Little Girl


If you’ve read my first ever post, you would know that I am a woman of many names. All through my life, I’ve always had a ton of nicknames. I guess my name is very nickname-able cause everywhere I went, from school to college or work and even amongst relatives, I’ve had different nicknames. As I moved countries, newer nicknames were added to the tally. From Ninu to Nini to Nin to Niko to Nenne and more recently Ta. I’ve seen more than my fair share of nicknames and the source of all the names being my proper given name, Ninitha.

I remember that it was when I was about 13 that I first began to wonder what my name meant. Up until then I was perhaps oblivious to meanings of names. When I was 13, I had a little niece and I helped my sister pick out a name for her. I had poured over baby books cause my sister wanted a ‘meaningful’ name and that is when I realised the meaning of my name, or the lack of it.

In my part of the world there is a very funny tradition, where people just call their kids extremely meaningless names. Yes, parents do that. ON PURPOSE. They smush their names together to call their kid something or their call him something, perhaps meaningful yes, but without a care in the world for how the kid will get through high school and college with a name like that. Case in point, meet my friend ‘Niceboy’. I swear I am not exaggerating but I do have a friend who is called nice boy, as one word – Niceboy. There is also a ‘Peacemol’, peace being the English word peace and ‘mol’ being the local word for daughter or girl. If you visited us, chances are you would run into a ‘BlueLotus’ or  a ‘Sweety’ or a ‘Pinky’. You might even meet a ‘Rambo’ or a ‘Karl Marx’ , yes with the surname too.  It might be the fad now to call kids names of fruits or abstract names but people in my state have been calling their kids weird names for ages. So take that Kanye West if you thought your North West was ‘smart’. We’ve been ‘smarter’ a whole lot longer. 

The other habit, as I mentioned earlier, is to smush together the names of the parents and make a new name. Say the mother is Lily and Dad is Francis, rest assured their little girl will be called Frilly. The resultant name need not even have a meaning and even a obscure sounds will do. I am surprised that even in this day and age, educated, worldly friends of mine still follow this path to name their kids. Recently a friend of mine had a baby who they named after a mutation of their names. It sounded alright, except it means dandruff in the local language, something I was mortified when I heard, but the parents did not  seem to care.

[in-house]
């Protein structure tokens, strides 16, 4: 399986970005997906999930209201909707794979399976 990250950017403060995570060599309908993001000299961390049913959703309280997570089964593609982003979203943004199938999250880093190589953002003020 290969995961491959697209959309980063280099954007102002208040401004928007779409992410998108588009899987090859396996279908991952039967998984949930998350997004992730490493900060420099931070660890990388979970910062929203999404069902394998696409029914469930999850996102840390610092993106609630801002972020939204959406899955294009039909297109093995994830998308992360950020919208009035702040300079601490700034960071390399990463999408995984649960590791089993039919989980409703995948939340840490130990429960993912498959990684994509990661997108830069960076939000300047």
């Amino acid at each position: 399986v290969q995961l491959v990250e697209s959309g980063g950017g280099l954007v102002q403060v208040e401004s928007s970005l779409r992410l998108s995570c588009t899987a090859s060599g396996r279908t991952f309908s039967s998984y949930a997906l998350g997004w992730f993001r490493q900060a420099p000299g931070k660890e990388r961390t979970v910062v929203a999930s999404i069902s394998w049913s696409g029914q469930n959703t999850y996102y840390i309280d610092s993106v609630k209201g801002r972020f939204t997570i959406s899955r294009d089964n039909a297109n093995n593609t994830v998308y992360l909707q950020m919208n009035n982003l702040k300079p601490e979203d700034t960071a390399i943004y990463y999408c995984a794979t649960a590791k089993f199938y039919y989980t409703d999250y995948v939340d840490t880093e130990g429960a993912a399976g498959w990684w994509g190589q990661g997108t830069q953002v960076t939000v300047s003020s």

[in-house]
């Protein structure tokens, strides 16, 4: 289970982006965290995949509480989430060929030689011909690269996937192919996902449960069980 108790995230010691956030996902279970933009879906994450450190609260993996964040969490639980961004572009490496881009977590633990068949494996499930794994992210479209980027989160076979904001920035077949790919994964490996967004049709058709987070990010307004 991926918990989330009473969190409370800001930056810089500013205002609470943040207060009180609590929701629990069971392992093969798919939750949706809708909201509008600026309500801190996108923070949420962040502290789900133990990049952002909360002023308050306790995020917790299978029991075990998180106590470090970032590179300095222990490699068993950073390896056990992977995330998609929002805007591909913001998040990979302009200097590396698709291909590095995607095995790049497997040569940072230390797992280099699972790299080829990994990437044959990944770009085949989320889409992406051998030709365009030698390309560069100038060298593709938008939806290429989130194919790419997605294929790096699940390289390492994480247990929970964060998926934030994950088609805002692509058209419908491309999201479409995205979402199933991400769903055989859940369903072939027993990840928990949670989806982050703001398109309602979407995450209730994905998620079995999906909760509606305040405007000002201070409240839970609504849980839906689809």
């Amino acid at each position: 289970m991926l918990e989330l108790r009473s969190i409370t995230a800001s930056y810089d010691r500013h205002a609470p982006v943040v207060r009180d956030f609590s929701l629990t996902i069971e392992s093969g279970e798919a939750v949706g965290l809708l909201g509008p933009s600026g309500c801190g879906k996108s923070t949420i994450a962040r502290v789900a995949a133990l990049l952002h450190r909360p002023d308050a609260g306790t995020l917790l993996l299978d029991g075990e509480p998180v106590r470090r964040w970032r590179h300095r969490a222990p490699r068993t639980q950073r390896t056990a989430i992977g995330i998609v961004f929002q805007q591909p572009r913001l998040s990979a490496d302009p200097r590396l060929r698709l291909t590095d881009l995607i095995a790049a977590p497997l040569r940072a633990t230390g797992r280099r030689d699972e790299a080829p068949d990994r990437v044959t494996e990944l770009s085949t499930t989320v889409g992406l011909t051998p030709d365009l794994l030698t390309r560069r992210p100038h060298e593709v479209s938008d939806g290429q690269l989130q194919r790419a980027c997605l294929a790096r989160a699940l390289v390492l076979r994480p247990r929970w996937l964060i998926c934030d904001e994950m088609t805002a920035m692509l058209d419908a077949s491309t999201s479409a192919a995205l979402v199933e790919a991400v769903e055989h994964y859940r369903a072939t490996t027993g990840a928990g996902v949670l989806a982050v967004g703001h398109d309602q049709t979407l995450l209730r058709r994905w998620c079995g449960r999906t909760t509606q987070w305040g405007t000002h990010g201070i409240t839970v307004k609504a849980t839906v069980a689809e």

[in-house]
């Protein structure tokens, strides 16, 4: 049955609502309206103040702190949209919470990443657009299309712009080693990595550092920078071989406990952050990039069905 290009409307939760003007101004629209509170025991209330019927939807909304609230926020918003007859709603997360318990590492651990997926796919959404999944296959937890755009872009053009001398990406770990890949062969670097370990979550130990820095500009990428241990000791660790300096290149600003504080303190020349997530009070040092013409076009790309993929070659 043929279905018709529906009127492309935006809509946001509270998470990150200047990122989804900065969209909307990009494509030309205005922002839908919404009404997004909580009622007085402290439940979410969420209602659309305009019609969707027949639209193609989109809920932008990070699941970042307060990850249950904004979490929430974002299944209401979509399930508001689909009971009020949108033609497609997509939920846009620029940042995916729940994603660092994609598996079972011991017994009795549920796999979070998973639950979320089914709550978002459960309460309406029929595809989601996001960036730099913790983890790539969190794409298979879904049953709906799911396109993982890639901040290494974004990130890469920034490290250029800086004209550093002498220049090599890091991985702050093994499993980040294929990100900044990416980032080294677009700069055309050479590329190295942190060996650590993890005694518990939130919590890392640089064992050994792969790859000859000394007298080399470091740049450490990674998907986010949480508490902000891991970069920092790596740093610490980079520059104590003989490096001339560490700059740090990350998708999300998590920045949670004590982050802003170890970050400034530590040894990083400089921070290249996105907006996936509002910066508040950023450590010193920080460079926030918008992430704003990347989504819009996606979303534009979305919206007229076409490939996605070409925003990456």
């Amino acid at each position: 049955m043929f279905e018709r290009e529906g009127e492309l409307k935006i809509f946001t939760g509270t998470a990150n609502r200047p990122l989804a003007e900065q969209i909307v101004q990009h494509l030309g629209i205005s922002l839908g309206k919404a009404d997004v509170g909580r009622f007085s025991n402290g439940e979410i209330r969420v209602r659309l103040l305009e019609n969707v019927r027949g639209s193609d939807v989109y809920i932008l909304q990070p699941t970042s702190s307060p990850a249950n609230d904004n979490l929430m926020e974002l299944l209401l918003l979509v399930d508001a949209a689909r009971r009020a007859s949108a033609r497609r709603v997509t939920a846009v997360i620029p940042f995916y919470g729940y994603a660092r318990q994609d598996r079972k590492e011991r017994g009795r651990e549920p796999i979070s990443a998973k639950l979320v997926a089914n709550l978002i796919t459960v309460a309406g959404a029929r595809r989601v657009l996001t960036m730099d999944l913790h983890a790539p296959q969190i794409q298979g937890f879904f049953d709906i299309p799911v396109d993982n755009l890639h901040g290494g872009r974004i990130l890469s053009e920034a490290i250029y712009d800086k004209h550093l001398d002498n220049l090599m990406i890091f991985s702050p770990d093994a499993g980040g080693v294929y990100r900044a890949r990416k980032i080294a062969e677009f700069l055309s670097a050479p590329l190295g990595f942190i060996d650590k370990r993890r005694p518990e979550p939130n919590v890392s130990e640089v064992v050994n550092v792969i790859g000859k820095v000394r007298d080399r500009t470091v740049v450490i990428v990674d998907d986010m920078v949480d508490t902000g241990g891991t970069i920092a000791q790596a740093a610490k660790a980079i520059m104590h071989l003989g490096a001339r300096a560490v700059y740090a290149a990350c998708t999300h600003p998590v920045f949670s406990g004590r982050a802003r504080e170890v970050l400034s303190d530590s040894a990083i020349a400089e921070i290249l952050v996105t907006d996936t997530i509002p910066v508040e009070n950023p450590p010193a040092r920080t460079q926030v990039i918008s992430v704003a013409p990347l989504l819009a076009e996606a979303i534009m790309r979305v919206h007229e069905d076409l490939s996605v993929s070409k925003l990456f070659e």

I will forever be grateful to my parents for not having used either of the paths above to name me. My name (thankfully) is neither a mutations of my folks’ names or is it something ‘meaningful’ like Niceboy. I was just  Ninitha. However, after having checked out all the names possible for my little niece and aided my sister’s search for a meaningful baby name, I was now uber curious to know the meaning of my name. 

As my Dad was in the Navy and had traveled widely, i was sure my name had exotic origins. I imagined him having heard of this name during some of his foreign sojourns and naming me after it. But my Mum quickly shot down my flights of imagination when she said that she has made up my name. Just like that. Apparently, around the time I was born, Anita was the trending name and so my Mum gave it her own twist and called me Ninitha. Needless to say, I was disappointed. Not only was my name cooked up, it did not have any exotic backing to it either. I was merely an Anita with an N. So off I went to scan the world wide web, determined to find a meaning. My theory was that, that even though my name lacked a meaning in the languages I knew, perhaps it did in any of the other languages of the world.

My search lasted all of 4 years, 4 long years at the end of which I finally stumbled upon the meaning. Ninita in Japanese meant ‘Little Girl’. I finally had a meaning and a meaning I liked. Though I am not little by any stretch of the imagination, I was after all ‘Daddy’s little girl’. 


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24 thoughts on “Little Girl

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  9. Awesome entry! 🙂 In some areas of my country you’ll see “interesting” traditions on naming babies. You may come across some people called Superman, Frankenstein, Claxon (car horn), George Washington, Disneyland, US Navy and so on…

    • Really? I would love to meet Superman, Disneyland and US Navy. Can you arrange a meeting, pretty please? And imagine how cool Superman’s kid will be. He can honestly claim that his dad is indeed superman.

      • In fact I’d really like to meet those people too! I just remembered as well, there are some whose name is “Aniv de la Rev” (short for “Aniversario de la Revolución”, “Anniversary of the Revolution”)

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  13. What a fun story! And the idea of smashing the parents’ names together is crazy, but doesn’t surprise me with the way society has started generating relationship nicknames like Brangelina and TomKat. My husband and I would have to name our kid Kurly

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